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Wachs Utility Services used a fully fitted out service truck to execute the work. In this program, staff vacuumed water, mud and debris out of 66 valve boxes and vaults using an onboard Trav-L-Vac 300 Utility Vacuum System. This operation provided access to the valve for operation and inspection.

Wachs Trav-L-Vacs are capable of handling solid and liquid debris for applications such as valve box, vault and basin cleanout and also cleanup of sludge and industrial spills. Various models are capable of vacuuming water at 100 to 350 gpm, and lifting solids up to 90 lbs., with debris holding tanks as large as 900-gallon capacity.

After cleanout was completed, all the valves were inspected, location and valve information was collected and the valves were exercised.

The service crew exercised the valves using a Wachs Turn-N-Count (a handy manual ratcheting valve turner featuring an integrated revolution counter), a Wachs Pow-R-Drive portable powered handheld valve operator (perfect to reach hard to turn valves), or a Wachs TM-7DT Truck Mounted Valve Operator (which turns all valves from 6 inch to 60 inch and exercises even the most stubborn valves safely using its patented Automated exercising procedure which automatically controls the torque and turning direction).

The crew used a Trimble Pro-XRS GPS device and data logger to collect the GPS location and all of the specific operating information on each valve.

All of the exercising, operational, location and GPS information was transferred automatically to the ValveCard system for analysis.

Larger valves were exercised with a Wachs TM-7DT Truck Mounted Valve Operator.
Click here to enlarge image

Wachs' ValveCard 1.2 software is an interactive valve maintenance management program that stores and organizes valve data and allows operators to manage a valve distribution system from a desktop PC. The software provides for valve identification, valve data, location, special notes and information as well as the ability to construct and save valve and activity queries via a query builder. It works as a stand-alone tool or as a part of a fully integrated GIS system.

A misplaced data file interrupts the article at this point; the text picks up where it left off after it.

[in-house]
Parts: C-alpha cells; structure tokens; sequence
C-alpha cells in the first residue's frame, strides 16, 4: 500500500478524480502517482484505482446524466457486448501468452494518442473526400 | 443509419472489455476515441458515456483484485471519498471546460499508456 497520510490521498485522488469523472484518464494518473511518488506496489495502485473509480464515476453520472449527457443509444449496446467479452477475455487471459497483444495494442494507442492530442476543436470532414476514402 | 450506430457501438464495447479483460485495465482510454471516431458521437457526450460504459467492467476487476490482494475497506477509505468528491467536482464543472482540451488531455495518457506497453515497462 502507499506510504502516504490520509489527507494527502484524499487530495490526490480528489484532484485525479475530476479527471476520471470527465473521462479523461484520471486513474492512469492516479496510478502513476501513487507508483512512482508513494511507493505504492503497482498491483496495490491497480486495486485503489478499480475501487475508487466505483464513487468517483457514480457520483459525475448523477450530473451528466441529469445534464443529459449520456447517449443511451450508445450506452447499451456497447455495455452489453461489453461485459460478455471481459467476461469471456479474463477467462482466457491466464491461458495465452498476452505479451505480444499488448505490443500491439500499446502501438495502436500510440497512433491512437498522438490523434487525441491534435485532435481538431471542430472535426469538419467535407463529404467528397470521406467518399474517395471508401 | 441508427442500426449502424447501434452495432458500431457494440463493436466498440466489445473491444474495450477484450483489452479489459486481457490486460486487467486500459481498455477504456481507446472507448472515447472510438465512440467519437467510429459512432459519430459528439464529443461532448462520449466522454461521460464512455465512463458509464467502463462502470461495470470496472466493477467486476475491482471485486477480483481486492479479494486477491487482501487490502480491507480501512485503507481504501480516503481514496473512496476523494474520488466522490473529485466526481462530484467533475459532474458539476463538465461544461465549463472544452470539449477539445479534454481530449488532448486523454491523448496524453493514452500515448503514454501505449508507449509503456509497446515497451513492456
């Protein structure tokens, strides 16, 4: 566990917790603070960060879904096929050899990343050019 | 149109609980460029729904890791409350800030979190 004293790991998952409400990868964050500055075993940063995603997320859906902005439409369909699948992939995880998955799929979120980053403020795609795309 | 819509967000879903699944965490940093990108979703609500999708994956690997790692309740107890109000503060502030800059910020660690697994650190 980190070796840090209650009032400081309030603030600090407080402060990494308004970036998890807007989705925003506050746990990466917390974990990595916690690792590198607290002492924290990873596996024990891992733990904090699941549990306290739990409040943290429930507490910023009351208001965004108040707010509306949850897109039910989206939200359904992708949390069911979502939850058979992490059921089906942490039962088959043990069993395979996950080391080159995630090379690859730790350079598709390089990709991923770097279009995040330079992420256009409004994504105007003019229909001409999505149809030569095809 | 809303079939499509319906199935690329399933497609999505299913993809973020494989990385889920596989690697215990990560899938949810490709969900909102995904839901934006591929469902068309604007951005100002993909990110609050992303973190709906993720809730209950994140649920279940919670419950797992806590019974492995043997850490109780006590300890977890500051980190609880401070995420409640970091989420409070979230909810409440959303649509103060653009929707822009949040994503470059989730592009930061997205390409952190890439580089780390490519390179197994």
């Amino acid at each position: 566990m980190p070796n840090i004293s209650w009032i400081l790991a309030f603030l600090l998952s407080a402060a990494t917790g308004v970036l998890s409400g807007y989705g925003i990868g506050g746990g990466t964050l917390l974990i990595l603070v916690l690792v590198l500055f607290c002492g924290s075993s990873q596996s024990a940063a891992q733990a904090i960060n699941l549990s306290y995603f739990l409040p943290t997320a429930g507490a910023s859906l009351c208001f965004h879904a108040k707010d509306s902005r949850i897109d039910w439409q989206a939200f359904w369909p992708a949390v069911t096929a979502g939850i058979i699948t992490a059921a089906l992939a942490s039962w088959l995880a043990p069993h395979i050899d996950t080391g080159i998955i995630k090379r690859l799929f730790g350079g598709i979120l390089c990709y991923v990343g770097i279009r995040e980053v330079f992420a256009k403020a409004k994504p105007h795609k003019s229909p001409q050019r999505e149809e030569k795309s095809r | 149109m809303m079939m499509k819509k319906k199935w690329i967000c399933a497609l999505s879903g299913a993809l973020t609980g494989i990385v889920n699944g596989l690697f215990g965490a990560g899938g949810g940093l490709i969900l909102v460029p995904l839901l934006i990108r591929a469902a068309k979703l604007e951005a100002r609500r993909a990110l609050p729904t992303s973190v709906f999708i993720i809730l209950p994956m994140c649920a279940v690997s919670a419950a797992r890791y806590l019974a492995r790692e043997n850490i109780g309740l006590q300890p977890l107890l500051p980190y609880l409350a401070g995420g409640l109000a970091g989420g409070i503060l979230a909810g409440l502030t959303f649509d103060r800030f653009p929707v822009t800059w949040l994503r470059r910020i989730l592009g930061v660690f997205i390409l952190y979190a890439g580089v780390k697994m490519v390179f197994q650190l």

When using the Wachs truck-mounted TM-7-DT operator, the valve activity data (such as torque, turns, direction, condition, date and time) can be automatically transferred directly to the ValveCard database.

A specific valve card file was created for each valve in the system. The valve cards can be printed out in a number of formats.

By collecting the GPS location data on each valve, staff was able to create a map of the valves in the system, which can be used as a tool to manage the valve system. Each valve in the system is represented by a dot, and each valve card file for a specific valve (or area of valves) can be selected and displayed through this mapping feature.

ConclusionBy employing a Wachs Utility Services valve-exercising program, the utility was assured that its valves were accessible and exercised. Keifer was then able to focus on those valves that did not operate properly and knew the status of his system for future shutdowns and operations.

Keifer was very happy with the program, its execution and the information he received about the system. He now has more confidence in the system and is able to concentrate on the problems and not worry about the whole system. He plans on having Wachs Utility Services back again next year to exercise hydrant isolation valves and flush hydrants. WW/